Once in Munich, you emerge out of the central train station in downtown Munch, just a few blocks from the Oktoberfest Fair Grounds, called the Wiesn. The city has taken to stenciling large arrows on the sidewalks pointing the way to the Wiesn. There are plenty of hotels within walking distance of the Wiesn, but as you might imagine, they book up quickly, particularly on the weekends. We stayed at the Adigio Muenchen City and found it to be clean and reasonably priced at €150 euro/night. It also had the bonus of being on the main street for the (not one, but two) opening ceremony parades.  Parade No. 1 on the opening Saturday lasts about an hour and showcased all of the host breweries, each with a team of eight draft horses pulling Keg Wagons followed by their own Umpah Bands and traditional Bavarian costumes and dancers, aka. more Lederhosen and Dirndls. As the beer wagons and bands and dancers file into the Wiesn, the Mayor ceremonially taps the first keg and the wild rumpus begins three weeks of international frat party.  Parade No. 2 on Sunday involves the same beer wagons making another pass but this time in addition to the Umpah Bands, there are a lot more children and civic groups marching in cute costumes for about two-and-half hours.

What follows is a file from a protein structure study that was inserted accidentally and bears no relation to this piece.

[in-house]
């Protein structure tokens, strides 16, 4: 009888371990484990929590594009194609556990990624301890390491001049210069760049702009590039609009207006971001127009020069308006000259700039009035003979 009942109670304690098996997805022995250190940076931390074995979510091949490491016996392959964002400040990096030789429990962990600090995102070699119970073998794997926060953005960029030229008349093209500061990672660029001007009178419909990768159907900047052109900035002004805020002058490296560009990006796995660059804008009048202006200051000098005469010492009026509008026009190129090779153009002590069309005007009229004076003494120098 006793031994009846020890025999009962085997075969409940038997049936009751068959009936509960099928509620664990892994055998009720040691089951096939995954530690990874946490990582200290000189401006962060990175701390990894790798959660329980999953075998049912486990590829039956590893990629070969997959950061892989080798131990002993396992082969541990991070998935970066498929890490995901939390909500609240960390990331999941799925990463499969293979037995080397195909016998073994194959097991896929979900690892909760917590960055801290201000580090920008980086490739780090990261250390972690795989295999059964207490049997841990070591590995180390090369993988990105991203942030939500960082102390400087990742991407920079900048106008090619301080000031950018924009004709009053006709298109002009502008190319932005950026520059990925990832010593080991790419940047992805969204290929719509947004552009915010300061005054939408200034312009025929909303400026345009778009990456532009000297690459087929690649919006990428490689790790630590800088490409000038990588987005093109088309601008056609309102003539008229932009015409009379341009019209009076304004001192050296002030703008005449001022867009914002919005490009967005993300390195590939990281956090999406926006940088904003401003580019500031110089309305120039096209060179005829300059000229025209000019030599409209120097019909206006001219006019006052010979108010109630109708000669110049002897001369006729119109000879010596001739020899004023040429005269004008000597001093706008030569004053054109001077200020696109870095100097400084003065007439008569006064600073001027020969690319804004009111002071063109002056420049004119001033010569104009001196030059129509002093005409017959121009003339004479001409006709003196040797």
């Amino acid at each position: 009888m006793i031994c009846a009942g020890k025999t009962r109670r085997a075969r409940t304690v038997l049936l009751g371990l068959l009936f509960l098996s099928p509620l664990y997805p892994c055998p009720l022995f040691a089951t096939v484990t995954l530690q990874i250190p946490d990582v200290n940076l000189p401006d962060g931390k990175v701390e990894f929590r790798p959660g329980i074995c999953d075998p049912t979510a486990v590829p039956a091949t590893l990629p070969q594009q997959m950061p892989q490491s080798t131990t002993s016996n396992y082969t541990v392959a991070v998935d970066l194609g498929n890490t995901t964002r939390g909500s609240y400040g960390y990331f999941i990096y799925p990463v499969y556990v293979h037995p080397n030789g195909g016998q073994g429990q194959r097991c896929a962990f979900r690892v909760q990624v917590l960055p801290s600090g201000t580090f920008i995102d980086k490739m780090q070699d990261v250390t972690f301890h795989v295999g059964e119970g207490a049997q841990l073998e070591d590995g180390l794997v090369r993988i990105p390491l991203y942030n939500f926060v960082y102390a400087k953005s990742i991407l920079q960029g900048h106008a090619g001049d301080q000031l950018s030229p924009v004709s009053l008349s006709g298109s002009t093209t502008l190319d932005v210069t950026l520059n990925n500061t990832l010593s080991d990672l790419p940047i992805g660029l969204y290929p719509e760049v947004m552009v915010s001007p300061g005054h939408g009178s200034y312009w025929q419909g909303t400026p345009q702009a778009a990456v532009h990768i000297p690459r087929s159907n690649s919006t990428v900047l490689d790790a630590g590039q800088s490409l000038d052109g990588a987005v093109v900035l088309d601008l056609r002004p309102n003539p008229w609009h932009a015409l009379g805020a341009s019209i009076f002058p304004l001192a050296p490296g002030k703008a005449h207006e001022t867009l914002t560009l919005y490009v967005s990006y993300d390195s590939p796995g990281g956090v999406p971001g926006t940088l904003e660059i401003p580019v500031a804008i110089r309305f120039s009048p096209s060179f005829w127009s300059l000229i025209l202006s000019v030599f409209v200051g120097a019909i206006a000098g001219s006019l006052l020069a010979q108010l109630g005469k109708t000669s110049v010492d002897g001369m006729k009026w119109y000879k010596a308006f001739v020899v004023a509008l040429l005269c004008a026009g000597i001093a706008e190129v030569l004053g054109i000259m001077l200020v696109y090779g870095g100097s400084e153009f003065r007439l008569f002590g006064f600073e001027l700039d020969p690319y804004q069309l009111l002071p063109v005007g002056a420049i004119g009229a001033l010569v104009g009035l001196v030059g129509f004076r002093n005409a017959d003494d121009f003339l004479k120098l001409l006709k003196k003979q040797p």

As you make your way from the central train station to the Wiesn, everywhere you look you see vendors selling Oktoberfest trinkets and there are literally dozens of Lederhozen and Dirndl shops that take over temporary shop space to make sure that everyone looks the part. There is a whole economy set up around selling Lederhozen and Dirndls around Oktoberfest. In the local department stores, you can find high-quality, authentic garments for between €300 to €500 euro.  Or you can find pop-up stalls in the street selling Chinese Lederhozen made of questionable “Leather” for €20 Euro. You can even find Used Lederhosen and Dirndls in some shops and can sell them back after you are done. We opted to go into a temporary store that advertised, “Gentlemen, Complete – €99 euro” which consisted of real leather (read: it chafes) Lederhosen, a traditional red or blue checkered shirt, and wool socks. Another €20 euoro bought a green Tyrolian hat with a pheasant feather. Pro-Tip No. 1: Once in the Wiesn, be sure to get an Oktoberfest pin for your new Tyrolian hat. The “Ladies, Complete – €50 euro” basically bought a Dirndl with a blouse that adjusts for cleavage and an apron. Ladies should be sure to get the correct instructions on how to tie their apron – Right Side means Taken; Left Side means Available; Back means Widowed; Middle means Child.  About two-thirds of the people inside the tents were dressed to party in Lederhosen and Dirndls. ALL the people dressed to party were having a REALLY GOOD TIME. Pro-Tip No. 2: You should also make a point of getting one of the traditional gingerbread hearts with an Oktoberfest message. This charming gingerbread tradition started with the first Oktoberfest in 1810 to celebrate Ludwig and Therese's marriage.